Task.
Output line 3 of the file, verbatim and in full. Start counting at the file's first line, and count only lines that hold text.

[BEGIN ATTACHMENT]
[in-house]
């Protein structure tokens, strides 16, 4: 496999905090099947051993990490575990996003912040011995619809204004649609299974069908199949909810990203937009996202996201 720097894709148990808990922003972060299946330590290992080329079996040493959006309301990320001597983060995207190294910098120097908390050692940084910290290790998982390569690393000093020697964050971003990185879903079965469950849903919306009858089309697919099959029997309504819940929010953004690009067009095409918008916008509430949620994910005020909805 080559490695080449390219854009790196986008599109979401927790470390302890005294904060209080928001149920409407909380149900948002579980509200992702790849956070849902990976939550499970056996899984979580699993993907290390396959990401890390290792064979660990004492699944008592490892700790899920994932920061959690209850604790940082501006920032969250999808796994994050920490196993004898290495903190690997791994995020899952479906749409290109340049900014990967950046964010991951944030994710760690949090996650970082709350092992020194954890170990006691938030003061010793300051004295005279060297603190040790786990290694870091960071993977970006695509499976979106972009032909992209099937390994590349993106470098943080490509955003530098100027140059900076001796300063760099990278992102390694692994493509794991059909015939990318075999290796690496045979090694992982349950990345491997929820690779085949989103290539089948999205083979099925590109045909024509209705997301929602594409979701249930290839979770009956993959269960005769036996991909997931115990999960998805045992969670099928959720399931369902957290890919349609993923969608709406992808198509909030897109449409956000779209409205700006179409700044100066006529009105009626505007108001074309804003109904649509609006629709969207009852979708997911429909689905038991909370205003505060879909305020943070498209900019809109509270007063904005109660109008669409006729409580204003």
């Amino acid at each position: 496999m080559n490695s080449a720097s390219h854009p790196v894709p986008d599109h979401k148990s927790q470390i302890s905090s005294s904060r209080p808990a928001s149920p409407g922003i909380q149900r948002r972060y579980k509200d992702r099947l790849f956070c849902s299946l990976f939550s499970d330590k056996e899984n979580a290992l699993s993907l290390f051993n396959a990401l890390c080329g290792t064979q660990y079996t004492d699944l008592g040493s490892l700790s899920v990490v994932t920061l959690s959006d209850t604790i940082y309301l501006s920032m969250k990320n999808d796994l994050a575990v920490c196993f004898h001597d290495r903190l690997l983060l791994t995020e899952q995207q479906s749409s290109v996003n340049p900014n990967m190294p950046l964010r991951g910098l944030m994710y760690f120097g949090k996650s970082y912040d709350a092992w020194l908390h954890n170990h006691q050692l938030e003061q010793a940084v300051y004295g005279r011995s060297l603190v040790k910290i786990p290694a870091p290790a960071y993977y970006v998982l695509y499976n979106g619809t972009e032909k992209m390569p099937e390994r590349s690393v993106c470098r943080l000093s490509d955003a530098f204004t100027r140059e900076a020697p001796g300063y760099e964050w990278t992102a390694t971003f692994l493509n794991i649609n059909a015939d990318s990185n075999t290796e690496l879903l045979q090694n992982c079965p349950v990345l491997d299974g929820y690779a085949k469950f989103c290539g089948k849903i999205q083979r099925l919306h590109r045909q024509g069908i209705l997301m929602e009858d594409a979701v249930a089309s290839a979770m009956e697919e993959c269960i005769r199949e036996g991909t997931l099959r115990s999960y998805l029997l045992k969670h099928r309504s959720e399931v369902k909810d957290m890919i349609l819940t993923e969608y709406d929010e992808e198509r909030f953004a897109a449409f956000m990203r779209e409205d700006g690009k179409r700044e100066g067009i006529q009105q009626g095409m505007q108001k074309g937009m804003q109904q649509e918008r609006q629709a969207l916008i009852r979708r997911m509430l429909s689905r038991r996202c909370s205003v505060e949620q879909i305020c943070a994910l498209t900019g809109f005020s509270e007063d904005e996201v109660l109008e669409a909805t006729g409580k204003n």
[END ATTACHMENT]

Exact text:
């Amino acid at each position: 496999m080559n490695s080449a720097s390219h854009p790196v894709p986008d599109h979401k148990s927790q470390i302890s905090s005294s904060r209080p808990a928001s149920p409407g922003i909380q149900r948002r972060y579980k509200d992702r099947l790849f956070c849902s299946l990976f939550s499970d330590k056996e899984n979580a290992l699993s993907l290390f051993n396959a990401l890390c080329g290792t064979q660990y079996t004492d699944l008592g040493s490892l700790s899920v990490v994932t920061l959690s959006d209850t604790i940082y309301l501006s920032m969250k990320n999808d796994l994050a575990v920490c196993f004898h001597d290495r903190l690997l983060l791994t995020e899952q995207q479906s749409s290109v996003n340049p900014n990967m190294p950046l964010r991951g910098l944030m994710y760690f120097g949090k996650s970082y912040d709350a092992w020194l908390h954890n170990h006691q050692l938030e003061q010793a940084v300051y004295g005279r011995s060297l603190v040790k910290i786990p290694a870091p290790a960071y993977y970006v998982l695509y499976n979106g619809t972009e032909k992209m390569p099937e390994r590349s690393v993106c470098r943080l000093s490509d955003a530098f204004t100027r140059e900076a020697p001796g300063y760099e964050w990278t992102a390694t971003f692994l493509n794991i649609n059909a015939d990318s990185n075999t290796e690496l879903l045979q090694n992982c079965p349950v990345l491997d299974g929820y690779a085949k469950f989103c290539g089948k849903i999205q083979r099925l919306h590109r045909q024509g069908i209705l997301m929602e009858d594409a979701v249930a089309s290839a979770m009956e697919e993959c269960i005769r199949e036996g991909t997931l099959r115990s999960y998805l029997l045992k969670h099928r309504s959720e399931v369902k909810d957290m890919i349609l819940t993923e969608y709406d929010e992808e198509r909030f953004a897109a449409f956000m990203r779209e409205d700006g690009k179409r700044e100066g067009i006529q009105q009626g095409m505007q108001k074309g937009m804003q109904q649509e918008r609006q629709a969207l916008i009852r979708r997911m509430l429909s689905r038991r996202c909370s205003v505060e949620q879909i305020c943070a994910l498209t900019g809109f005020s509270e007063d904005e996201v109660l109008e669409a909805t006729g409580k204003n």